# All about Property Plant Equipment

Property plant equipment (also called “fixed assets”) form part of a business’ assets.

To recap, assets are:

1. owned AND
2. controlled in order to produce value.

Property plant and equipment (thereafter referred to as “PPE”) are owned/held for the long term – more than a year. These are usually large items such as real property – buildings, factories, land developments – or vehicles, equipment and plant and machinery.

Depreciation

Over time, most property plant equipment lose their ability to provide services. Equipment or machinery could suffer wear and tear due to use, and buildings or motor vehicles could suffer from exposure to the weather. Or equipment or machinery could be of an older model, is now obsolete and cannot be used to its full capacity/potential.

To reflect this loss of ability to perform, an expense called depreciation is recorded.

Depreciation reduces the value of a property plant equipment over time.

Three factors determine the depreciation expense for a PPE:
1. The asset’s initial cost
2. The asset’s expected useful life
3. The asset’s estimated residual value

The expected useful life of a PPE, usually measured in years, is estimated at the time the asset is placed into service.

The residual value of a PPE at the end of its useful life, the value of the PPE after it has been fully depreciated, is also estimated at the time the asset is placed into service.

Accumulated depreciation is the total amount of depreciation charged up to a certain point in time.

Methods of depreciation

So how is depreciation calculated?

There are a few methods. We will discuss the most common 2 methods:

The straight-line method charges the same amount of depreciation expense for every year of the asset’s useful life. In other words:

Annual depreciation = (Initial cost – Residual Value)/Useful life

For example:

Initial cost \$24,000
Expected useful life 5 years
Estimated residual value \$2,000

Annual depreciation = (24,000 – 2,000)/5 years = \$4,400 per year.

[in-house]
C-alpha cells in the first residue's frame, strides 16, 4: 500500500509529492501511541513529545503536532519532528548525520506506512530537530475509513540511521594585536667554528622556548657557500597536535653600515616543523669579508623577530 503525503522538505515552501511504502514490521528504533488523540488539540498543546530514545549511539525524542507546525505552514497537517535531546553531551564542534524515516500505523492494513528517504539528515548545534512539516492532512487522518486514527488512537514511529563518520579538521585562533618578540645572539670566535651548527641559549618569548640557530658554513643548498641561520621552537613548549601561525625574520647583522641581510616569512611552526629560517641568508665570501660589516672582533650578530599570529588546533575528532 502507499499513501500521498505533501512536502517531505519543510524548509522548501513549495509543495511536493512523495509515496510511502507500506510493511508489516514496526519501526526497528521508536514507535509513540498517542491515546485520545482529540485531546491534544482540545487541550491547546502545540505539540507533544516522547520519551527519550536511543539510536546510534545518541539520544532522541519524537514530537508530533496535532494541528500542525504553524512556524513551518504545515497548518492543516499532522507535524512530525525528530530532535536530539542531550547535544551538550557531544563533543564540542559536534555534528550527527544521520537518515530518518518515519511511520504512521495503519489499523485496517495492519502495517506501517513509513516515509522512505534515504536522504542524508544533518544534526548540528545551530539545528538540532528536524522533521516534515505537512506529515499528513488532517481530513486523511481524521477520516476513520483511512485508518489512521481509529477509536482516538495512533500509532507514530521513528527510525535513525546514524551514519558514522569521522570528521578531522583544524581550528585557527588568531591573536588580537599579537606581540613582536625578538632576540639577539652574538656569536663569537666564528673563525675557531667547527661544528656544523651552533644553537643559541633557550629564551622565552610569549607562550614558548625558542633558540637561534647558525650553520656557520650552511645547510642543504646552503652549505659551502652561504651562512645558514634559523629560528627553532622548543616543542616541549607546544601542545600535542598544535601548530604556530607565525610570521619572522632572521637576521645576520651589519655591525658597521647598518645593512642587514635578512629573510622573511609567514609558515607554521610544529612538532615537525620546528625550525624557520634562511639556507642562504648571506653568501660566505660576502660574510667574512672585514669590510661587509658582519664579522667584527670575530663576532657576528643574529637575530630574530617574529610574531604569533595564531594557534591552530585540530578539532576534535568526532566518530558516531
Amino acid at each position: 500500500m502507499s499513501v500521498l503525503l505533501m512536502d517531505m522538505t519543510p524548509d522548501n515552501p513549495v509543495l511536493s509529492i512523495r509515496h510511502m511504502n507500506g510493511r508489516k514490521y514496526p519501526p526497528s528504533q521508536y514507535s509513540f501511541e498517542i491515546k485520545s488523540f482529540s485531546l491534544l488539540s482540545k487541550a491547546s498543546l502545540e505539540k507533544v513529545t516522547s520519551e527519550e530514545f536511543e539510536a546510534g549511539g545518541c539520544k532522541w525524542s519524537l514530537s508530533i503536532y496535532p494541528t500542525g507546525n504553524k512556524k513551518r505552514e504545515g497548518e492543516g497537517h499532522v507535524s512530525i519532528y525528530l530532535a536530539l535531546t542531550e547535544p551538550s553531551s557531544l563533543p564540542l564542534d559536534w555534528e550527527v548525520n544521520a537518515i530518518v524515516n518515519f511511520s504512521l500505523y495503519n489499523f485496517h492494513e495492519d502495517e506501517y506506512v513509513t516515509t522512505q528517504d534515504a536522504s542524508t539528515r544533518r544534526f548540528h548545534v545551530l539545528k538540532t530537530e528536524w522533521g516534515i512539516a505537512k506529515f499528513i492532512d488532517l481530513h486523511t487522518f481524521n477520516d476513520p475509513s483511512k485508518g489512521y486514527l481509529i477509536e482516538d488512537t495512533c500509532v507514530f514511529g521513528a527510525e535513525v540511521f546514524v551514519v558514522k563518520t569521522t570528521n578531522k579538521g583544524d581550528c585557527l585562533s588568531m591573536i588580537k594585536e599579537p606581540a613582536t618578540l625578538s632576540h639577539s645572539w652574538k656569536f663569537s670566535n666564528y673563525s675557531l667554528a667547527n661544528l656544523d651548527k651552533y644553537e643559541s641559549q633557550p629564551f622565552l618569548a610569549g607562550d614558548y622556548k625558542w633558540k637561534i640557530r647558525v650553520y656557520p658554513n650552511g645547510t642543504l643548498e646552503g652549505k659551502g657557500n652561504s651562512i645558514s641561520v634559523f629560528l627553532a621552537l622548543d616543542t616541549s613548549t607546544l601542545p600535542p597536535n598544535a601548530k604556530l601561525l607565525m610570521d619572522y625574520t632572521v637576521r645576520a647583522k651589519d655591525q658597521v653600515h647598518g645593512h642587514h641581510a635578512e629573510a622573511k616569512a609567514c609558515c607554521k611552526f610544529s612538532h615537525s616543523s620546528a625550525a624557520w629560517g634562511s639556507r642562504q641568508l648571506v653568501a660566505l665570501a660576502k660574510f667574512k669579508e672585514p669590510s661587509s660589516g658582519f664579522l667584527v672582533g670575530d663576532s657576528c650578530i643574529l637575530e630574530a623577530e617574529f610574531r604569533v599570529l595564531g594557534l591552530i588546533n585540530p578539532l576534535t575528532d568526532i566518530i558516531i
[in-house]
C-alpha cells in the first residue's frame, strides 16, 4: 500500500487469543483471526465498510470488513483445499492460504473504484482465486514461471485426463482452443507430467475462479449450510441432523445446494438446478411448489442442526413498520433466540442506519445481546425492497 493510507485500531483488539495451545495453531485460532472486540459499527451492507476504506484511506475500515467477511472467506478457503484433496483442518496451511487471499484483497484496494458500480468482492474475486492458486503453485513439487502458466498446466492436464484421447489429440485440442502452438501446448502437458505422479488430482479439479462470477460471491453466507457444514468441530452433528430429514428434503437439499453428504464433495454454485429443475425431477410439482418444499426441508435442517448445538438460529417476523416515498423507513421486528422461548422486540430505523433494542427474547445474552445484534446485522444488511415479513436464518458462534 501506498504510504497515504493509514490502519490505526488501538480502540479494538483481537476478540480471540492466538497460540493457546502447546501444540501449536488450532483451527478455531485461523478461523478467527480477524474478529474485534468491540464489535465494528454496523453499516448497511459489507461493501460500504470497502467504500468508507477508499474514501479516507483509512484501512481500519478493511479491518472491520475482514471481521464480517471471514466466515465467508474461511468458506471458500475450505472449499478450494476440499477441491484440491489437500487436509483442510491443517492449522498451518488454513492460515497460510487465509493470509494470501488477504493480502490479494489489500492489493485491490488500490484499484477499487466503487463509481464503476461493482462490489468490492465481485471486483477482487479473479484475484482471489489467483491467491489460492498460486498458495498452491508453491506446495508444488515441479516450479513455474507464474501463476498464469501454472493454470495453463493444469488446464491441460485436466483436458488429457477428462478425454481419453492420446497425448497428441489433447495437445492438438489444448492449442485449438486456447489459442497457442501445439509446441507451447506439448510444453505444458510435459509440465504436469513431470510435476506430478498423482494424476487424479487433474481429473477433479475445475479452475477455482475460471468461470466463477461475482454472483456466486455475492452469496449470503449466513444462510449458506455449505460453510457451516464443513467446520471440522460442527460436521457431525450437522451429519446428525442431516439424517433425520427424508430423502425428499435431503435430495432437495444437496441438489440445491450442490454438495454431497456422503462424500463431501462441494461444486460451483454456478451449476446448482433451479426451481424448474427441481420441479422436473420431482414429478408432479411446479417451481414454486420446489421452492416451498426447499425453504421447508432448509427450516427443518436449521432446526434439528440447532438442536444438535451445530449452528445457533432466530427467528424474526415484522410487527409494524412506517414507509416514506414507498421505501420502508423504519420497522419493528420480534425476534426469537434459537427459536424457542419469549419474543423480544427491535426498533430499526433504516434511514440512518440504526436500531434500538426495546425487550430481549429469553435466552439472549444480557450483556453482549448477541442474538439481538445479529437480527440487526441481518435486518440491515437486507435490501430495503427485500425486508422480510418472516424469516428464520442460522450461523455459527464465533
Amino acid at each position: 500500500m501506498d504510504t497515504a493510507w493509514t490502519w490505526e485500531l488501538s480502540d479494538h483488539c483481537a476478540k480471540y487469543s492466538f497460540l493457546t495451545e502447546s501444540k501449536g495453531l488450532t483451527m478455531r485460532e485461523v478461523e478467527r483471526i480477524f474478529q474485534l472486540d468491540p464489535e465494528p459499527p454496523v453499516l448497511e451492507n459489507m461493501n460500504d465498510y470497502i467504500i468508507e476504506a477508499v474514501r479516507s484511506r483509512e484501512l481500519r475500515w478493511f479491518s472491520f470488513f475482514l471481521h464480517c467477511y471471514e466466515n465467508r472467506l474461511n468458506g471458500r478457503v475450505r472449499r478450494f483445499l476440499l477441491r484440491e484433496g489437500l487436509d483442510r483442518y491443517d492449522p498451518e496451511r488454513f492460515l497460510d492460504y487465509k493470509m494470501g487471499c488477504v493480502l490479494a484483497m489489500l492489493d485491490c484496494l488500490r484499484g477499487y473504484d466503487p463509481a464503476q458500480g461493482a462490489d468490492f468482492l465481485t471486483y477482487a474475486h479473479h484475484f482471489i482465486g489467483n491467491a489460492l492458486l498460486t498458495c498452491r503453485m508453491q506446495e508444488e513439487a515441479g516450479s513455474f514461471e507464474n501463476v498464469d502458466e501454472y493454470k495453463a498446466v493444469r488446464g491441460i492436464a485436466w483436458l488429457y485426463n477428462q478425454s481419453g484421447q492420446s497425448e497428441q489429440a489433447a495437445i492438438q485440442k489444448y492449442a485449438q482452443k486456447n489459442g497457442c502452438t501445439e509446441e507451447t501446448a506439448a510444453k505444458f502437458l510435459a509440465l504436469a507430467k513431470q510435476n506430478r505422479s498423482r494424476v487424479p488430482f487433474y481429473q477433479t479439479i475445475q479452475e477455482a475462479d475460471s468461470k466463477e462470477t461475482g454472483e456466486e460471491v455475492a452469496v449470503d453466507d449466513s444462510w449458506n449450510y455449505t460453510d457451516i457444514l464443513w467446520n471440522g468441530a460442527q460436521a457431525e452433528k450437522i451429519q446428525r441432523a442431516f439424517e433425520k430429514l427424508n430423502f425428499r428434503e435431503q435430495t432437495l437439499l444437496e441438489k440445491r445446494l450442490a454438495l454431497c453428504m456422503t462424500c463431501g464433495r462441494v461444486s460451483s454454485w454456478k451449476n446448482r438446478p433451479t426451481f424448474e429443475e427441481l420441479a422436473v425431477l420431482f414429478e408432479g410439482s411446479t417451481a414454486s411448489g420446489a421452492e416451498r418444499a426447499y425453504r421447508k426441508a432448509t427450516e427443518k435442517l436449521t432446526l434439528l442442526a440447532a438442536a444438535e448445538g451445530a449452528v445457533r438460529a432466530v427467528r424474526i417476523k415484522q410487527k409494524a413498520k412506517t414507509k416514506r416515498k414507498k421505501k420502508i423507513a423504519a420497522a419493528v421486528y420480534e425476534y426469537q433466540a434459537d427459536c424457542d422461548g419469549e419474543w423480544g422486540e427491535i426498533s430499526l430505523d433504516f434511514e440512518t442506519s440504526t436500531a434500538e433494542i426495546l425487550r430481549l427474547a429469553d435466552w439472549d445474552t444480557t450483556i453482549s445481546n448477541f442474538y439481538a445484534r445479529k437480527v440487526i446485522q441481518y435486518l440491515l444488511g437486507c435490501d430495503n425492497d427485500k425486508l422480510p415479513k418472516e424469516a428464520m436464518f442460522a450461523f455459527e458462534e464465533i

Another method is the reducing balance method, which charges depreciation every year by a fixed percentage on the remaining book value (cost minus accumulated depreciation).

For example:

Initial cost \$24,000
Expected useful life 5 years
Depreciation rate 40%
Estimated residual value \$2,000

Regardless of the method of depreciation, the accounting entry for depreciation is:

Dr Depreciation expense
Cr Accumulated depreciation

Revising depreciation estimates

Sometimes, depreciation estimates may change. The useful life may change – the property, plant and equipment may be used for longer than what was originally estimated. The residual value may change – the value may be more or less than initially estimated.

What happens when the changes occur during the useful life of the asset? Let’s see an example:

A machine is purchased on 1 January 2011, for \$140,000.
Expected useful life 5 years
Estimated residual value \$10,000

Annual depreciation, using the straight line method = (140,000 – 10,000)/5 years = \$26,000

At the end of 2012, the asset’s book value is:
= Initial cost – accumulated depreciation
= \$140,000 – (\$26,000 X 2)
= \$88,000

During 2013, the company estimates that the machine’s remaining useful life is 8 years (instead of 3 years) and that its residual value is \$8,000 (instead of \$10,000).

Book value at the end of 2nd year: \$88,000